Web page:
In the absence of statutory standards, we offer this guidance to municipal and Law Division judges. In deciding whether to invoke the authority of N.J.S.A. 39:5-31 and, if so, in determining the length of an appropriate suspension, consideration should be given to factors such as those discussed in Cresse v. Parsekian, 81 N.J. Super. 536, 549 (App. Div. 1963), aff'd, 43 N.J. 326 (1964), and, to the extent relevant, to the aggravating and mitigating factors set forth in the Code of Criminal Justice, N.J.S.A. 2C:44-1a and b. These would include, for example, the nature and circumstances of the present offense and whether it was particularly egregious; any harm inflicted on others; the defendant's driving record, considering how long the defendant has been a licensed driver and the seriousness, frequency, and timing of prior infractions; the likelihood of committing further motor vehicle violations; the need for deterrence; whether there were substantial grounds tending to excuse or justify the defendant's conduct, though failing to establish a defense; whether this was the defendant's first violation or whether he or she had gone for a substantial period of time without violations prior to the present offense; whether the defendant's character and attitude indicate that he or she is unlikely to commit another motor vehicle violation (or at least a willful one); and the like. With respect to the length of the suspension, courts may also consider the length of suspensions authorized for specific offenses in the Motor Vehicle Code as a basis for comparison and proportionality.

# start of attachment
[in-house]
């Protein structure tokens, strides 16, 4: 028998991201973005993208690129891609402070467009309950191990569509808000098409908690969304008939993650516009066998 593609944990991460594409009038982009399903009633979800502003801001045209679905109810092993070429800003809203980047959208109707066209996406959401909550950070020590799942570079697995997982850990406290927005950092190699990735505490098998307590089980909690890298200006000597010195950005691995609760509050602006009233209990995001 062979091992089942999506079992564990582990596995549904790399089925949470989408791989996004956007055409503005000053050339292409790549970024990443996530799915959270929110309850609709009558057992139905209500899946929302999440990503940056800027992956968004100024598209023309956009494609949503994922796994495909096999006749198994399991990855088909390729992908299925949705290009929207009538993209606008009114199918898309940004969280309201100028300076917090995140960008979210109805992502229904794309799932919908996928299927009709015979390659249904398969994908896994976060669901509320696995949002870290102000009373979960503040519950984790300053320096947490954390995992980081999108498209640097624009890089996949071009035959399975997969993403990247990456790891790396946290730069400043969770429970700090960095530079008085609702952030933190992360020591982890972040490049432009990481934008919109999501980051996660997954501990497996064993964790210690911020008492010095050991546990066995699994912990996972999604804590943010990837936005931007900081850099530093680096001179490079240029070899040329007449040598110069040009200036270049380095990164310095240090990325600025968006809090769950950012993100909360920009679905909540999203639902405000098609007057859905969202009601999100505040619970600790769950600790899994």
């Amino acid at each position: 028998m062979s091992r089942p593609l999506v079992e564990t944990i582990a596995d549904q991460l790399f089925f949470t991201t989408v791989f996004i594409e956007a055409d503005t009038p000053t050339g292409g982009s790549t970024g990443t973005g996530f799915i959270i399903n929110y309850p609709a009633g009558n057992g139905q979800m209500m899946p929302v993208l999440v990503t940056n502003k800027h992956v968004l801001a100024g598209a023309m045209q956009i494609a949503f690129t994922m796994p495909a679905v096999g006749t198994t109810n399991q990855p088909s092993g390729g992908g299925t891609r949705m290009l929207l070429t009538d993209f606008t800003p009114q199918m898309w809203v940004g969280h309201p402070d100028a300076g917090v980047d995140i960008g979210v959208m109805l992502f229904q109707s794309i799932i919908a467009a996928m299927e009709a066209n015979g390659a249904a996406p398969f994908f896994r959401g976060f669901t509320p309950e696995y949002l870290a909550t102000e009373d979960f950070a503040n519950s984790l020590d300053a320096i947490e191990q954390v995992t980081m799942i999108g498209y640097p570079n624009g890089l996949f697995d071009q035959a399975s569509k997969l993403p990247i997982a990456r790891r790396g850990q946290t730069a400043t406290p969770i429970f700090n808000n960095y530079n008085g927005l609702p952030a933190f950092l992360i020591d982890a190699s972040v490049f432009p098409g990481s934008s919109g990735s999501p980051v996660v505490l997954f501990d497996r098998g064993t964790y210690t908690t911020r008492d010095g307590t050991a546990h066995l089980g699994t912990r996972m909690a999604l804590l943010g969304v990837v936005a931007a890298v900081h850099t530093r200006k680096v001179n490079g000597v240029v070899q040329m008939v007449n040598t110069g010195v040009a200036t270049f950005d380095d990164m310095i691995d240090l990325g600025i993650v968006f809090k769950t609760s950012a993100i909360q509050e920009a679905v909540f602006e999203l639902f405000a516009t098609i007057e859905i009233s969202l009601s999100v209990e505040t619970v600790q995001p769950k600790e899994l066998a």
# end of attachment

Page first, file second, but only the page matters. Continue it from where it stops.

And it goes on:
Against this backdrop, we consider the judge's determination in this case to invoke the authority of N.J.S.A. 39:5-31. He did so based upon relevant considerations (the willful violation and defendant's prior driving record). The judge did not consider any irrelevant factors. His decision to invoke the section was within his discretionary authority.